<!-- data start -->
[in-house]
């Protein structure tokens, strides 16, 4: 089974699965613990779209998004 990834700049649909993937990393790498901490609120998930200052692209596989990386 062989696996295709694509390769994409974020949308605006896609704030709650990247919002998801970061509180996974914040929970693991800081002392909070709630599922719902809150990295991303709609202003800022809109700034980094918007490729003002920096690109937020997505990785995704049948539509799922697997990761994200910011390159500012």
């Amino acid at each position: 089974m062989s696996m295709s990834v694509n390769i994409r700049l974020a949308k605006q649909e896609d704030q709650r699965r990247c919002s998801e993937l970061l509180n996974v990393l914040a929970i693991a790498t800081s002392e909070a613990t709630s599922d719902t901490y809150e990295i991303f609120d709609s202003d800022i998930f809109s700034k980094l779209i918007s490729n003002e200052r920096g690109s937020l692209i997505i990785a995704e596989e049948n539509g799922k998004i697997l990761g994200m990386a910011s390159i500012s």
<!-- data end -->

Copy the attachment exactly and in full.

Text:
[in-house]
């Protein structure tokens, strides 16, 4: 089974699965613990779209998004 990834700049649909993937990393790498901490609120998930200052692209596989990386 062989696996295709694509390769994409974020949308605006896609704030709650990247919002998801970061509180996974914040929970693991800081002392909070709630599922719902809150990295991303709609202003800022809109700034980094918007490729003002920096690109937020997505990785995704049948539509799922697997990761994200910011390159500012």
């Amino acid at each position: 089974m062989s696996m295709s990834v694509n390769i994409r700049l974020a949308k605006q649909e896609d704030q709650r699965r990247c919002s998801e993937l970061l509180n996974v990393l914040a929970i693991a790498t800081s002392e909070a613990t709630s599922d719902t901490y809150e990295i991303f609120d709609s202003d800022i998930f809109s700034k980094l779209i918007s490729n003002e200052r920096g690109s937020l692209i997505i990785a995704e596989e049948n539509g799922k998004i697997l990761g994200m990386a910011s390159i500012s």